Feb. 17, 2013 -- A draft of a White House immigration reform bill leaked to USA Today on Saturday puts pressure on the Senate to deliver with its own package of comprehensive legislation.
The draft features an earned path to citizenship for undocumented immigrants, so long as they meet certain requirements. Qualifying immigrants would be able to apply for a green card within eight years, according to USA Today. The bill also contains provisions related to border security and a mandatory system to make sure businesses check the work eligibility of their employees, USA Today reported.
On Saturday, a spokesperson for the Obama administration stressed that the administration bill was neither final nor an attempt to derail a reform effort by a group of Democrats and Republicans in the Senate.
"We continue to work in support of a bipartisan effort, and while the president has made clear he will move forward if Congress fails to act, progress continues to be made and the administration has not prepared a final bill to submit," White House spokesman Clark Stevens told USA Today.
Still, Sen. Marco Rubio (R-Fla.), a leading voice in the Senate group working on a bipartisan bill, said in a statement that it was a "mistake" for the White House to draft its own legislation without seeking GOP input. As a result, he said, President Barack Obama's bill would be "dead on arrival in Congress."
"The President's bill repeats the failures of past legislation," Rubio said. "It fails to follow through on previously broken promises to secure our borders, creates a special pathway that puts those who broke our immigration laws at an advantage over those who chose to do things the right way and come here legally, and does nothing to address guest workers or future flow, which serious immigration experts agree is critical to preventing future influxes of illegal immigrants."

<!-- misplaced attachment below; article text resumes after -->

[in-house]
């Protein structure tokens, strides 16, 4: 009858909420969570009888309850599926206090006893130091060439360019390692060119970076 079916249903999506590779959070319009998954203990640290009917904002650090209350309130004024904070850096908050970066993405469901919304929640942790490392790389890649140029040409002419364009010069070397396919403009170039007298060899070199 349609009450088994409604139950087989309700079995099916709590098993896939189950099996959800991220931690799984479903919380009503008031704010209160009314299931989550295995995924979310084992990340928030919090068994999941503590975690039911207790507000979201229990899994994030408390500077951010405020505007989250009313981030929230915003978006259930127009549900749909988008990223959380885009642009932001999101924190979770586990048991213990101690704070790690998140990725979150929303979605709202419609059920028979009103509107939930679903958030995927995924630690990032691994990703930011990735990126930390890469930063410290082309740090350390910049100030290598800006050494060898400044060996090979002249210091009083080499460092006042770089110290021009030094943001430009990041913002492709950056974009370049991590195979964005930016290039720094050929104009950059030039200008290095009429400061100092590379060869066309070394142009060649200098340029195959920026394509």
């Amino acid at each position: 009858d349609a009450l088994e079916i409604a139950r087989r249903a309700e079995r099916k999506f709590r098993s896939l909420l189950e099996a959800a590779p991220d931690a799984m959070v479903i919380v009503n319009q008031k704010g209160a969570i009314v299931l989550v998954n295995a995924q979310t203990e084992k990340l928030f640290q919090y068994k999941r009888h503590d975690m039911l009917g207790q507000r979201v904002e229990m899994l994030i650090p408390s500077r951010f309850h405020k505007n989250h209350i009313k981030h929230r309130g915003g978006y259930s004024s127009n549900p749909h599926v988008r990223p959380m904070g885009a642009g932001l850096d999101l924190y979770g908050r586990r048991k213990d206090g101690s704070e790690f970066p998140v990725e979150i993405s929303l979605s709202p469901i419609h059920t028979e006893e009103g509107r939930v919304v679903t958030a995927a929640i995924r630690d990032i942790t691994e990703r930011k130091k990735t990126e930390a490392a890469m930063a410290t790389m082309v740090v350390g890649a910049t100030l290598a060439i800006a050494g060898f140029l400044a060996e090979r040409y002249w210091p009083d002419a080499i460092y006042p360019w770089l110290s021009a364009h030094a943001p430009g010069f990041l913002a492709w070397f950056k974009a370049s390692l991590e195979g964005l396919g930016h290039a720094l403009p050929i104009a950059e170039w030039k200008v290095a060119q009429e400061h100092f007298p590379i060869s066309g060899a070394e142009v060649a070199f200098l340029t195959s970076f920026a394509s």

The draft obtained by USA Today did not include what will likely be an important and contentious part of any immigration reform package -- how to alter the legal immigration system to better handle future flows of immigrants. Such changes could potentially include the addition of a guest worker program or an expansion of visas for certain workers.
The exclusion of that section isn't necessarily surprising. The Senate working group, for its part, is hoping that labor unions and the U.S. Chamber of Commerce will be able to come to an agreement on how to handle future influxes of immigrants before drafting that part of the congressional bill. As of last week, the two groups said they were continuing to negotiate despite rumors that talks were collapsing.
Since winning reelection in November, President Obama has made immigration reform a top priority, and has made it clear that he'll take the lead if Congress fails to act. He told Univision in late January that he believed Senate could have a bill ready by March, and last week, he met with Senate Democrats to check on the status of the legislative effort.
Whether or not the White House leak was intentional, the administration is using the moment to send a reminder to Congress that the president could move forward on legislation in the coming months if a bill in the Senate fails to materialize.
"He [Marco Rubio] says its 'dead on arrival' if its proposed. Well let's make sure that it doesn't have to be proposed," White House Chief of Staff Denis McDonough said Sunday on ABC News' "This Week." "Let's make sure that that group up there, the gang of eight, makes the good progress on these efforts as much as they say they want to."